Jack Reacher is a former military investigator who fancies himself a ghost off the grid. The sort of tough guy who you don’t find but finds you. Moving Kung-Fu style from town to town with a strong sense of justice and a “trouble always finds him” way of life, Cruise’s choice to have his Reacher never raise his voice throughout the whole film goes against the Cruise grain to show intensity. It works, making for a calculated and real persona that balances out a character that at times seems to be written a little to superhero-ish.
Director Christopher McQuarrie (Way of the Gun) opens with a very chilling non-verbal 10 minutes sequence of a sniper picking off 5 Pittsburgh bystanders one by one with an eerie realism that, of course, couldn’t help but make me think of our nation’s most recent gun tragedy. When another person who was not shown firing the rifle is brought in for the shootings, the accused asks for Jack Reacher. Hired by the alleged sniper’s lawyer Helen Roden, played by a super wide-eyed Rosamund Pike (Wrath of the Titans), Reacher is on the case.
Like most of my Tom Cruise film reviews, I’ll start off addressing what a huge man crush on the now 50 year old actor I have. Not all of his movies have me giggling like a schoolgirl (cough, cough, Rock of Ages), but for the most part, if you put Mr. Top Gun in a film I’m probably gonna give it my seal of approval. The man makes good movies, and Jack Reacher is one of them. This is a very effective crime thriller with a cool slow burn that definitely owes most of its seal of approval to another strong performance from Cruise.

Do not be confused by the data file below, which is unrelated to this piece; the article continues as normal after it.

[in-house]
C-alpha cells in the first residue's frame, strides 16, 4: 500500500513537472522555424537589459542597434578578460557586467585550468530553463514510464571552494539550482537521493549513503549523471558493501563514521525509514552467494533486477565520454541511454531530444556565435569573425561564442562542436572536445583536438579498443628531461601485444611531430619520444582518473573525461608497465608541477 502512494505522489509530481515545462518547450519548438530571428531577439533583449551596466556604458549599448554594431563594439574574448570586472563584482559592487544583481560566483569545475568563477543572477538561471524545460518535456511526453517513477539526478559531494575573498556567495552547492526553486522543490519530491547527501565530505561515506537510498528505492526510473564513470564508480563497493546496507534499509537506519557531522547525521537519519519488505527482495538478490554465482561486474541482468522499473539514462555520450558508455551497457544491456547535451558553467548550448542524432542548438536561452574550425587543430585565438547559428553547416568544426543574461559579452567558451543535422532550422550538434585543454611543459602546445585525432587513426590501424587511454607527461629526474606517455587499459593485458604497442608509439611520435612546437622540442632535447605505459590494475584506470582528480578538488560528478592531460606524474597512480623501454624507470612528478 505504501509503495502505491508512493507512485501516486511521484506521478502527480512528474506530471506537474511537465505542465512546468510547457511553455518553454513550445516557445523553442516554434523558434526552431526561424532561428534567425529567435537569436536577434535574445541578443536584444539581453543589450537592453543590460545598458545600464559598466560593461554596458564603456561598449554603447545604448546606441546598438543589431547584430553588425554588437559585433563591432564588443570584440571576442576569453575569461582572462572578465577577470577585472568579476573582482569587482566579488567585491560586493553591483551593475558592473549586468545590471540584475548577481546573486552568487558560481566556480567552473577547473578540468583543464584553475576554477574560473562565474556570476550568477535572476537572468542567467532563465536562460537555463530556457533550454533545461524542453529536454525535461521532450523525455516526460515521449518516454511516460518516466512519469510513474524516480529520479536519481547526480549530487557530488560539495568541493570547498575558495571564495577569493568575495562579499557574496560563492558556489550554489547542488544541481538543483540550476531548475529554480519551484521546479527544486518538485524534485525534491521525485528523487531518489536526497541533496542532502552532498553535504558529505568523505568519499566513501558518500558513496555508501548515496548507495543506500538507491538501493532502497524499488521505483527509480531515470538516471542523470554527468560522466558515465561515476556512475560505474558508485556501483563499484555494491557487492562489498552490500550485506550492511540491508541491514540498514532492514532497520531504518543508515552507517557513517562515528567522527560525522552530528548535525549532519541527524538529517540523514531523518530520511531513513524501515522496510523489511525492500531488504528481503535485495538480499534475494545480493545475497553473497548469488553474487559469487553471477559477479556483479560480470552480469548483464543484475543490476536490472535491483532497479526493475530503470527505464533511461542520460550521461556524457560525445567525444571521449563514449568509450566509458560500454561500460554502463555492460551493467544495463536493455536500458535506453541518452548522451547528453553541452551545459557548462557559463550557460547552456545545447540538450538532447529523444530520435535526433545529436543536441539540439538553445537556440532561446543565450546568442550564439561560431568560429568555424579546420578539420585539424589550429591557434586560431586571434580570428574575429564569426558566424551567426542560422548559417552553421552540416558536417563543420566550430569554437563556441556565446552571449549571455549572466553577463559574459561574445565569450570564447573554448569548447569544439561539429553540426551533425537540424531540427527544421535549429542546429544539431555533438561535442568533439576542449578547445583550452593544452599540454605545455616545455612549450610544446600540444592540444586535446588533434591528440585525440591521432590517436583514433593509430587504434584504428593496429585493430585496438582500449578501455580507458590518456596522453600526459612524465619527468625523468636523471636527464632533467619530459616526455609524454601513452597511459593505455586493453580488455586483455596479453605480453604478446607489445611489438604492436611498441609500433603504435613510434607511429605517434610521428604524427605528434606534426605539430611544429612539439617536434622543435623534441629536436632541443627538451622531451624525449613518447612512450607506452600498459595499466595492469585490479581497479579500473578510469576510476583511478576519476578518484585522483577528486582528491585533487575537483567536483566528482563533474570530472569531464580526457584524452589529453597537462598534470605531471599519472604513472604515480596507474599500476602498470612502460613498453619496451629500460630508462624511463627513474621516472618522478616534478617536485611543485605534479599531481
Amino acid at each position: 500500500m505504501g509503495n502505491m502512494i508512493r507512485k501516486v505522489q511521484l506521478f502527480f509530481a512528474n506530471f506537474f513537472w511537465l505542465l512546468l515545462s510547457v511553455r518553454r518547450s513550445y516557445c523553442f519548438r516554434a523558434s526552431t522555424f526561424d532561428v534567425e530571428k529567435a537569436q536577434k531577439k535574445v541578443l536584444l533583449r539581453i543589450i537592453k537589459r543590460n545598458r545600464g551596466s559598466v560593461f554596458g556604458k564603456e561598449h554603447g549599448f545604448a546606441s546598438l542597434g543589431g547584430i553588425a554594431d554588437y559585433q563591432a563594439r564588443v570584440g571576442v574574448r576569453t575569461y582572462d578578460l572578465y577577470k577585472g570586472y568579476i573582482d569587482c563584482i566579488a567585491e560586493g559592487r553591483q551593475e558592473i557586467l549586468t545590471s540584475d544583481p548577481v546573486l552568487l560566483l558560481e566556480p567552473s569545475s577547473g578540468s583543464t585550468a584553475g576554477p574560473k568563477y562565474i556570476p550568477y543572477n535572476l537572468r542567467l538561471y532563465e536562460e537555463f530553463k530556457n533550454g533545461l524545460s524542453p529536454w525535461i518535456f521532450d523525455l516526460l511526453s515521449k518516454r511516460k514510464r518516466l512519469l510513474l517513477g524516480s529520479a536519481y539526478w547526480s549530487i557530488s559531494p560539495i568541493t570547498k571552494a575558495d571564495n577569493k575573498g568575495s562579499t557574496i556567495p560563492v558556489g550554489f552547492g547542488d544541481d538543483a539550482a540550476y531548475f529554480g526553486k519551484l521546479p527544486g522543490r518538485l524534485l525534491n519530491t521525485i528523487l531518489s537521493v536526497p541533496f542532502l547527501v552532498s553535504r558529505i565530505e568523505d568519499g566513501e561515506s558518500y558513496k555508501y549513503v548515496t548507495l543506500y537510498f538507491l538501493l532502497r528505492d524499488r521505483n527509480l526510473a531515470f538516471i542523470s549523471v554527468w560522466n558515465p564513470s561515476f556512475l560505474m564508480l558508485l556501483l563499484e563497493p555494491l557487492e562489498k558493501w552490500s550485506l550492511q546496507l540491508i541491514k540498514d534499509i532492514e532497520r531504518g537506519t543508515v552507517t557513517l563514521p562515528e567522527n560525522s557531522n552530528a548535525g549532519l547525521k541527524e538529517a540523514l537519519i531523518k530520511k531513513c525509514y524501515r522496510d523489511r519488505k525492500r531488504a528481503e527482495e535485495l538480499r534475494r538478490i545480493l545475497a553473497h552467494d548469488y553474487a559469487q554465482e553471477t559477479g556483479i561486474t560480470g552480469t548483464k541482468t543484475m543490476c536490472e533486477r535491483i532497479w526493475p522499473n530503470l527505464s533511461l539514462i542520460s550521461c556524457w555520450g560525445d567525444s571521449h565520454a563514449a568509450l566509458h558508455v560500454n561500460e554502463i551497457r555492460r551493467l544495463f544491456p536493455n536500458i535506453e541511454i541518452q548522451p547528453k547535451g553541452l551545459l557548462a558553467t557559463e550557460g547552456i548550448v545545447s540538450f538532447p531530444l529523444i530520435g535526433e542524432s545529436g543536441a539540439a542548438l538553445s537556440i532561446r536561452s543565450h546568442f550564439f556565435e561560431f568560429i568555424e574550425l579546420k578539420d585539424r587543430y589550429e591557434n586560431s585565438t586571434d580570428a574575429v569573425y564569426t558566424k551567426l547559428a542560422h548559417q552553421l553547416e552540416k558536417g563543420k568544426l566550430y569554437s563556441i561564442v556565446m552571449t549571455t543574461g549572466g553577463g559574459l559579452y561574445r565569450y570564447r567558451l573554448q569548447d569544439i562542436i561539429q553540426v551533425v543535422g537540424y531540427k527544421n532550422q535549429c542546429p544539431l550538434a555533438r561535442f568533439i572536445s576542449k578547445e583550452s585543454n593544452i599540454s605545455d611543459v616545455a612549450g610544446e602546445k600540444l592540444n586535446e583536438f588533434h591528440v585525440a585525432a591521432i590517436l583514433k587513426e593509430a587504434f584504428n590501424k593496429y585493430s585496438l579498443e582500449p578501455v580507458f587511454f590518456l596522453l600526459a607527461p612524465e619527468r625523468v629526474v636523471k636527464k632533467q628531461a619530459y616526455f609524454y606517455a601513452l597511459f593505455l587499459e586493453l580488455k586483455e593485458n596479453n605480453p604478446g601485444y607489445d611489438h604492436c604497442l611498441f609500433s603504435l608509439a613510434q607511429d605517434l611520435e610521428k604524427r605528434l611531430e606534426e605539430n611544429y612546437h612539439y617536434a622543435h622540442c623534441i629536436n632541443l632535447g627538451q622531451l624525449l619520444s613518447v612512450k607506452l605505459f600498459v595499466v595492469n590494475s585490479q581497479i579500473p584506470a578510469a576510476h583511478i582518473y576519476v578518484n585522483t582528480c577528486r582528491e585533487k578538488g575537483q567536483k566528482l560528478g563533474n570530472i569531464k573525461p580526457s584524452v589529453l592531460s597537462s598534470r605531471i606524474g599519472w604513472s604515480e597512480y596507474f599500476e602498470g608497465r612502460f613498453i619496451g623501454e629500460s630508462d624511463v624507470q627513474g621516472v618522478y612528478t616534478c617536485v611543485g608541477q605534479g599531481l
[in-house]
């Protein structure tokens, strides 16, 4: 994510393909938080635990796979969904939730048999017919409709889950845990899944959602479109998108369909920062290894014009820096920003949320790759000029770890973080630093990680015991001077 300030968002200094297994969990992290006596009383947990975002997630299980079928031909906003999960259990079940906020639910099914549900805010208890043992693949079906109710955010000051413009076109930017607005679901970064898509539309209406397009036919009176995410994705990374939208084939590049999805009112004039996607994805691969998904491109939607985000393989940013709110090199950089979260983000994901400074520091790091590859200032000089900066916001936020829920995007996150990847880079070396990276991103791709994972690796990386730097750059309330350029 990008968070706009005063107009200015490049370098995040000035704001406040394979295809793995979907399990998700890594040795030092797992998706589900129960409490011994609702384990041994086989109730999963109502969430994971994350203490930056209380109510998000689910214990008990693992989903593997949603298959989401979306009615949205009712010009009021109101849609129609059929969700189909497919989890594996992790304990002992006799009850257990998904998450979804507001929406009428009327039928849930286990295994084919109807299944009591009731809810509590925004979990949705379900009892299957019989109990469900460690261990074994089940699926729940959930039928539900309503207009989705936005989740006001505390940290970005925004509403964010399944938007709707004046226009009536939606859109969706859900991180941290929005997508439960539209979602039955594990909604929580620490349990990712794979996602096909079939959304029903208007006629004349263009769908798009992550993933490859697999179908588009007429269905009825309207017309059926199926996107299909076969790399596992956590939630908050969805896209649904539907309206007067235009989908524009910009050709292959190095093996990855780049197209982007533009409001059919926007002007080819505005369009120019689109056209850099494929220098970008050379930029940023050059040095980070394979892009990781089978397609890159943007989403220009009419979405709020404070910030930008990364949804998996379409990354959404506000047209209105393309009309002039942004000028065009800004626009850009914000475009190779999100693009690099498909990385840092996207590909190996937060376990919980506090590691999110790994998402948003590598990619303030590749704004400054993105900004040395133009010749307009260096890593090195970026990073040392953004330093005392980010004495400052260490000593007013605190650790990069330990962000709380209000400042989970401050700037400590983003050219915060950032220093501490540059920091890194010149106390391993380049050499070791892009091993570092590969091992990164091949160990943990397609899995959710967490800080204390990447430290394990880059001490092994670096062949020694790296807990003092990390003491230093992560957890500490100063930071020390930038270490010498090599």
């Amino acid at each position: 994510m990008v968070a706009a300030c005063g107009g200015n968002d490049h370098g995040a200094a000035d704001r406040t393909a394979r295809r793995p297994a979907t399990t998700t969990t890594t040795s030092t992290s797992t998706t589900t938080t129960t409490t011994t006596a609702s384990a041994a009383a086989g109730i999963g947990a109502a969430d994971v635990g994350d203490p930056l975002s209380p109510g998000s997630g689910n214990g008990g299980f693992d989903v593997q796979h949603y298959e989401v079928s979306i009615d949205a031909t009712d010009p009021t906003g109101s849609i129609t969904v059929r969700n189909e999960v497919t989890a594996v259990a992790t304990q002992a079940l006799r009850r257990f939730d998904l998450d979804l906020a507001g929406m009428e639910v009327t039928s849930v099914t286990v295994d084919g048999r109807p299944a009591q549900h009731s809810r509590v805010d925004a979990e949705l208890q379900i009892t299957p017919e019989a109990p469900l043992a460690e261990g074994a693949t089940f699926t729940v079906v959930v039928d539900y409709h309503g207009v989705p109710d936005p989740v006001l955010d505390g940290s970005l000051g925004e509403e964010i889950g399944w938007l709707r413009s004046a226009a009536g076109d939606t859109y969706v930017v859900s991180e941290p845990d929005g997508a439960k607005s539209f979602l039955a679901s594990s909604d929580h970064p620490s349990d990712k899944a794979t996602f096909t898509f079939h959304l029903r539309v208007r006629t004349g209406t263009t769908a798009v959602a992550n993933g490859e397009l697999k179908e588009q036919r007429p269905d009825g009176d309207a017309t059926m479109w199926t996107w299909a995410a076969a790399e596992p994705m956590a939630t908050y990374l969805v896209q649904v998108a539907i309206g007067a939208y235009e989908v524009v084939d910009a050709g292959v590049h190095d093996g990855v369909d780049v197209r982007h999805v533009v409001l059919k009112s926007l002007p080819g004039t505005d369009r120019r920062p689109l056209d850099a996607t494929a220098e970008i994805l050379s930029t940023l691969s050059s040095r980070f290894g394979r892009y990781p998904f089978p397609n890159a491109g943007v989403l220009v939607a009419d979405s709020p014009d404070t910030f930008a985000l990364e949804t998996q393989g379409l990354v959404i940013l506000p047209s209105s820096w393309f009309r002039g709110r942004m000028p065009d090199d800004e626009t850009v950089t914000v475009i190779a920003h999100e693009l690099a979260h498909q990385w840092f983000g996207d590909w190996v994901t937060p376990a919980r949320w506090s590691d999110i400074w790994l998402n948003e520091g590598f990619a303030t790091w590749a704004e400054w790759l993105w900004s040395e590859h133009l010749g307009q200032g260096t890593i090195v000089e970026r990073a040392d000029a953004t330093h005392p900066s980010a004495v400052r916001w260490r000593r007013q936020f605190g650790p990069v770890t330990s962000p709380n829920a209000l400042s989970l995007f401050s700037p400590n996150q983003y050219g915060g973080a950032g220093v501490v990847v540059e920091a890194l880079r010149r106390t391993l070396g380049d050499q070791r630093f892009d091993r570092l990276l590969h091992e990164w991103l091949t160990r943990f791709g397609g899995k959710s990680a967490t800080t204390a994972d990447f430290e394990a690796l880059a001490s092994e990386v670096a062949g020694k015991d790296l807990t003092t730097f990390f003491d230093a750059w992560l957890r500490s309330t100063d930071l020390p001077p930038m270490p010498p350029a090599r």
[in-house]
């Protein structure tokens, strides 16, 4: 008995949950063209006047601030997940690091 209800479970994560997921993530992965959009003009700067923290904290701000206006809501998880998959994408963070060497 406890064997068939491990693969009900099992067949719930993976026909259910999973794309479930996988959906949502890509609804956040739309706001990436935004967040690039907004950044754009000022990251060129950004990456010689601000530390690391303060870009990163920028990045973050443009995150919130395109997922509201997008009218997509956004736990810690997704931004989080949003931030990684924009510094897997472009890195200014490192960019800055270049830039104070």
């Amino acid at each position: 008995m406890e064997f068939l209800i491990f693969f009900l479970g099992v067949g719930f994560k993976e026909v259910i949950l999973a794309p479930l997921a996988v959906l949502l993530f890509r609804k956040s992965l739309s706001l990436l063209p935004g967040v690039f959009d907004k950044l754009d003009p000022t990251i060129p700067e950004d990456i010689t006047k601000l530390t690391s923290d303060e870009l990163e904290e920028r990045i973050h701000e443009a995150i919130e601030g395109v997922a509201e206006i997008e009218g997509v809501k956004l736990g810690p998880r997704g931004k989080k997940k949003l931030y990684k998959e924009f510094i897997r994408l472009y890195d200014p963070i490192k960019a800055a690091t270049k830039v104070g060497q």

Much has been said about casting of the 5 foot 7 Cruise taking on the 6 foot 5 brute, Jack Reacher, described in British author Lee Child’s books. I don’t care if Cruise showed interest in a Helen Keller biopic, I’d cast him. Under the production title, A Tom Cruise Production (how clever), Cruise no doubts sees this as another possible franchise to have in his pocket as Childs’ book series now totals 17, with this film being based off the 9th book, One Shot. I for one would welcome more film adaptations.
McQuarrie, who also wrote the script, actually takes his time unravelling this murder mystery. There are twists and turns that keep you on your feet, just enough action sequences, and one pretty decent car chase to hold your attention. A different kind of twist was the brilliant casting of famed German director Werner Herzog (Grizzly Man, Rescue Dawn), who puts a little sweet mustard on his performance as The Zec, a dark crime lord with a penchant for bloody knuckles.
Even with the deceiving twists, there were still plenty of genre pitfalls that weren’t sidestepped. Final showdown fights in the rain, an odd waste of the wonderful Richard Jenkins as Helen’s District Attorney father, and plenty of hero dialogue that plays a bit soft at times.
“You wanna know why. I can see it’s eating you.”
I don’t understand how thugs in movies would ever work for a mob boss that punishes you by offing you if you make one mistake. One henchman, who knows what happens to The Zec’s incompetent employees, realizes his fate after he mucks up. Long before he has ever messed up, he should have asked for a transfer or got a new profession; the money can’t be that good. Everybody knows that you don’t want to get a job promotion from Darth Vader; the pay raise just ain’t worth it.
With that said, Jack Reacher is a cool smooth ride that is definitely bettered by having Tom Cruise in the drivers seat.
Take a Drink: when Jack Reacher has a zinger.
Take a Drink: when Helen’s (Rosamund Pike) eyebrows raise up really high.
Take a Drink: when Jack Reacher is on or makes reference to some sort of public transportation.
Down a Shot: when Tom Cruise goes shirtless.